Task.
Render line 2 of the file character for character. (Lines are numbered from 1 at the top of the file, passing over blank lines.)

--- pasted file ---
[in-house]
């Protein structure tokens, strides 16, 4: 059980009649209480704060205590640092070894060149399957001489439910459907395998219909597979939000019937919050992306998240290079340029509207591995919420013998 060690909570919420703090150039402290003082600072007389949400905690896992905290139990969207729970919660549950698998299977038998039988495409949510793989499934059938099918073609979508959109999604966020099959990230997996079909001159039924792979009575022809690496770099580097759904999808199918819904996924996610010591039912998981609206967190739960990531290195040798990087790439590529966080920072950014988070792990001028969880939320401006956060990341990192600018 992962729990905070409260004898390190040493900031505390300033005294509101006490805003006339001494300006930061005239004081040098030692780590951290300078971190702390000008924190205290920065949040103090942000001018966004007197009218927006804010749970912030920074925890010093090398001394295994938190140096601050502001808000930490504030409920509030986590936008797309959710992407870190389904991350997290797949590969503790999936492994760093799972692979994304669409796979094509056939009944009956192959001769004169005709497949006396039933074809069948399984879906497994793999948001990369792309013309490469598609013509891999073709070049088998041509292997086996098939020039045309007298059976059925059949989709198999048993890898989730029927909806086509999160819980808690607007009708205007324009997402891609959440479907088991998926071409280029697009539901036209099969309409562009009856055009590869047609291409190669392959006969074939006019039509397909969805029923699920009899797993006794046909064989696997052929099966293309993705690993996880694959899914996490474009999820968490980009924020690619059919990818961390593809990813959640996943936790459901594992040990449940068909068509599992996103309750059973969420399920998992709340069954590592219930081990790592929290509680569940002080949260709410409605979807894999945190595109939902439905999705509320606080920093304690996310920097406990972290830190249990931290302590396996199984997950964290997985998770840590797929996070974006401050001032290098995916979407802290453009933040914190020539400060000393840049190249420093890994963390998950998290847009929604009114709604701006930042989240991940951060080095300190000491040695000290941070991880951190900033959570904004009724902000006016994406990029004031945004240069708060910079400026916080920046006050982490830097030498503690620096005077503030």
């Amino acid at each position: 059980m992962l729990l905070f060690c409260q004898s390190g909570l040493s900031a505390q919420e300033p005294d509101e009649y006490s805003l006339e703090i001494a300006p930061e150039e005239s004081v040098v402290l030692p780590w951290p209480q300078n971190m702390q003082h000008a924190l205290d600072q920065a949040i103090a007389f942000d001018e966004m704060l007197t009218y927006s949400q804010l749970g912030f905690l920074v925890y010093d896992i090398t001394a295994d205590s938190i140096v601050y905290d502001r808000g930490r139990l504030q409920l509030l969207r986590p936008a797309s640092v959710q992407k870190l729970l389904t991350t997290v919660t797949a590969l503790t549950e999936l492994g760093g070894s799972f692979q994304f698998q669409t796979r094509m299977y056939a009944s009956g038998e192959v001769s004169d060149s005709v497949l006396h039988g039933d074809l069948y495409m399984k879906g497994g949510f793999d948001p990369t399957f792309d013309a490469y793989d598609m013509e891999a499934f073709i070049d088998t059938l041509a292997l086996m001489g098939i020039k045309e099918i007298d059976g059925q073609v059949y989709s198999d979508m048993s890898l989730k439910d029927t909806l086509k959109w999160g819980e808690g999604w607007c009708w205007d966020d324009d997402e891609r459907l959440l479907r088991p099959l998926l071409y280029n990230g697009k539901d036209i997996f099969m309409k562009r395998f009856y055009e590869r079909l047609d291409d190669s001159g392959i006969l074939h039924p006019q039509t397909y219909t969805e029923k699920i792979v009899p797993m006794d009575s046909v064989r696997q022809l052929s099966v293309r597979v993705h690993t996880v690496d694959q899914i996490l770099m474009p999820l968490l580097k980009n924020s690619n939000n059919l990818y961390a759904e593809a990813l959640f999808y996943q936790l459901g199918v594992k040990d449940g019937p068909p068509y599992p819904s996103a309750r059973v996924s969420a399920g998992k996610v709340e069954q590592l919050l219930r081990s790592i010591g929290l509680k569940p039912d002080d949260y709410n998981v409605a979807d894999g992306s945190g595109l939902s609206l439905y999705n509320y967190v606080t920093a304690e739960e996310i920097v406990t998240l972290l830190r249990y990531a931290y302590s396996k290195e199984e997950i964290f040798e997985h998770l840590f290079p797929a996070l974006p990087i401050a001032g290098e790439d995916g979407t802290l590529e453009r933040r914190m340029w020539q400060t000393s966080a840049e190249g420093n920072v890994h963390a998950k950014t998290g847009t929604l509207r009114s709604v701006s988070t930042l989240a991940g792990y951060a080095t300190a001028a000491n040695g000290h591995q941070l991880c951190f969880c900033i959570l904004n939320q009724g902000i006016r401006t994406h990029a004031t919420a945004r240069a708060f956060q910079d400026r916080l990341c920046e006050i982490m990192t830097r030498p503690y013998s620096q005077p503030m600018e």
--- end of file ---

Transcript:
């Protein structure tokens, strides 16, 4: 059980009649209480704060205590640092070894060149399957001489439910459907395998219909597979939000019937919050992306998240290079340029509207591995919420013998 060690909570919420703090150039402290003082600072007389949400905690896992905290139990969207729970919660549950698998299977038998039988495409949510793989499934059938099918073609979508959109999604966020099959990230997996079909001159039924792979009575022809690496770099580097759904999808199918819904996924996610010591039912998981609206967190739960990531290195040798990087790439590529966080920072950014988070792990001028969880939320401006956060990341990192600018 992962729990905070409260004898390190040493900031505390300033005294509101006490805003006339001494300006930061005239004081040098030692780590951290300078971190702390000008924190205290920065949040103090942000001018966004007197009218927006804010749970912030920074925890010093090398001394295994938190140096601050502001808000930490504030409920509030986590936008797309959710992407870190389904991350997290797949590969503790999936492994760093799972692979994304669409796979094509056939009944009956192959001769004169005709497949006396039933074809069948399984879906497994793999948001990369792309013309490469598609013509891999073709070049088998041509292997086996098939020039045309007298059976059925059949989709198999048993890898989730029927909806086509999160819980808690607007009708205007324009997402891609959440479907088991998926071409280029697009539901036209099969309409562009009856055009590869047609291409190669392959006969074939006019039509397909969805029923699920009899797993006794046909064989696997052929099966293309993705690993996880694959899914996490474009999820968490980009924020690619059919990818961390593809990813959640996943936790459901594992040990449940068909068509599992996103309750059973969420399920998992709340069954590592219930081990790592929290509680569940002080949260709410409605979807894999945190595109939902439905999705509320606080920093304690996310920097406990972290830190249990931290302590396996199984997950964290997985998770840590797929996070974006401050001032290098995916979407802290453009933040914190020539400060000393840049190249420093890994963390998950998290847009929604009114709604701006930042989240991940951060080095300190000491040695000290941070991880951190900033959570904004009724902000006016994406990029004031945004240069708060910079400026916080920046006050982490830097030498503690620096005077503030």